At the bright yellow Makina Cafe truck, which has been plying the streets of Manhattan, Brooklyn and Queens since last summer, the injera is buoyant in the hand and unapologetically sour, with an insistent, earthy tang and a thousand eyes.

By Ligaya Mishan (The New York Times) |

Injera is a certainty at every Ethiopian meal and the measure of every Ethiopian restaurant: floppy, featherweight flatbread as thin as a kerchief, with the sepia tinge of an old photograph. One side is smooth while the other has almost more holes than dough, from the bubbles that swell and pop as the batter settles on the mitad (griddle). In Amharic they are known as ain, or eyes, and the more of them, the better.

At the bright yellow Makina Cafe truck, which has been plying the streets of Manhattan, Brooklyn and Queens since last summer, the injera is buoyant in the hand and unapologetically sour, with an insistent, earthy tang and a thousand eyes. It’s made of fermented teff, cut with a little wheat to account for New York’s troublesome changes in climate (which can make the dough too sticky), and delivered fresh every morning to the truck before it sets out for lunch service.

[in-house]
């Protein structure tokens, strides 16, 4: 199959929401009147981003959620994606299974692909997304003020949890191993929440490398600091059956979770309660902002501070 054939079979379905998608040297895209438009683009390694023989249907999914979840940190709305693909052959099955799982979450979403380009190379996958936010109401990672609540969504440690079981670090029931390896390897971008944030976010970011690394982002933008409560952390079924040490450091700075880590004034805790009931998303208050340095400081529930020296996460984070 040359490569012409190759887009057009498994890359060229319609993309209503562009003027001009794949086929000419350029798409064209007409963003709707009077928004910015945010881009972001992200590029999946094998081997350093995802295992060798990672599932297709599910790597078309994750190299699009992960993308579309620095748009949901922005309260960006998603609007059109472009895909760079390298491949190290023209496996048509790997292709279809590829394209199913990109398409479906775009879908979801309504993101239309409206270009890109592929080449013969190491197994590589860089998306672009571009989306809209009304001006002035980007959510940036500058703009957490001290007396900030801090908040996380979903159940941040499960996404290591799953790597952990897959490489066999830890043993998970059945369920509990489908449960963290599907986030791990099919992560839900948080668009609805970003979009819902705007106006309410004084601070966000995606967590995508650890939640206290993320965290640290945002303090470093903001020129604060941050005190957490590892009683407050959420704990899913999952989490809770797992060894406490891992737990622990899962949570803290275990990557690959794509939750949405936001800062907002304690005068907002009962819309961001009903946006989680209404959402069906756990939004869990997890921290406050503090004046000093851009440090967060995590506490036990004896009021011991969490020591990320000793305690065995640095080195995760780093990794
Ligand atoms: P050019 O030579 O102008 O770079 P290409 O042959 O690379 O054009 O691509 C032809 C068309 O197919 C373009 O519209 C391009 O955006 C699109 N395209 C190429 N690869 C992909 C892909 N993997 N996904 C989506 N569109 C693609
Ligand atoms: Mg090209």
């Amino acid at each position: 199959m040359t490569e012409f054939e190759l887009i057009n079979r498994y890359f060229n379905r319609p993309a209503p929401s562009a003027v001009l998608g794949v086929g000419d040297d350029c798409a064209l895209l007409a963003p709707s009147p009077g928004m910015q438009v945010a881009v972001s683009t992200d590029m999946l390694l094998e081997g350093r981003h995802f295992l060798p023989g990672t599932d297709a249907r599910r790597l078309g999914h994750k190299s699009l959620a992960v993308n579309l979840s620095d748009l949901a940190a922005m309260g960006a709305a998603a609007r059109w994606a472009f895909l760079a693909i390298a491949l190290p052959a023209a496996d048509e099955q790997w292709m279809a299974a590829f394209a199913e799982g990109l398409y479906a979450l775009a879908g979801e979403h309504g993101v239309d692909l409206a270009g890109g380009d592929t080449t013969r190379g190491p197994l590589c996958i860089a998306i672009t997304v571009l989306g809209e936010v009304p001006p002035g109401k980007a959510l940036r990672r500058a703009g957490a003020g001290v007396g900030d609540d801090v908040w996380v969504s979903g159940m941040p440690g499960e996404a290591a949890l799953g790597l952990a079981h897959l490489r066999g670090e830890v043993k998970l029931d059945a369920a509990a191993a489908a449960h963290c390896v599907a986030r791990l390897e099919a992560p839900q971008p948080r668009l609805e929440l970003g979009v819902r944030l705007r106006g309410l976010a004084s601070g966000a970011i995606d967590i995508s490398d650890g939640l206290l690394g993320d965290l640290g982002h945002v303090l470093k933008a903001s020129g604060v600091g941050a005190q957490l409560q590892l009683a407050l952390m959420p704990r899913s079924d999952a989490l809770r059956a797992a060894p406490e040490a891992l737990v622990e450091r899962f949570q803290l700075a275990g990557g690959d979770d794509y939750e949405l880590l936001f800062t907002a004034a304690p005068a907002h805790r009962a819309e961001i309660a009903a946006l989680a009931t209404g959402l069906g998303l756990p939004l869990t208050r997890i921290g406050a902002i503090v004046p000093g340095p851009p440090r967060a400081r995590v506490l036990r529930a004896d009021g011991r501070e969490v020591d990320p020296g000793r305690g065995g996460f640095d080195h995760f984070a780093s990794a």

The identity of its maker is a prized secret. Eden Gebre Egziabher, the truck’s owner and chef, said simply, “I have a lady. She’s the best.”

Twenty years ago, war broke out between Ethiopia, Ms. Gebre Egziabher’s home country, and neighboring Eritrea, where her parents were born. The Ethiopian government expelled residents of Eritrean descent, even those who were Ethiopian citizens, and refused to allow her mother, who had been visiting friends in the United States, to return.

Continue reading this story at The New York Times
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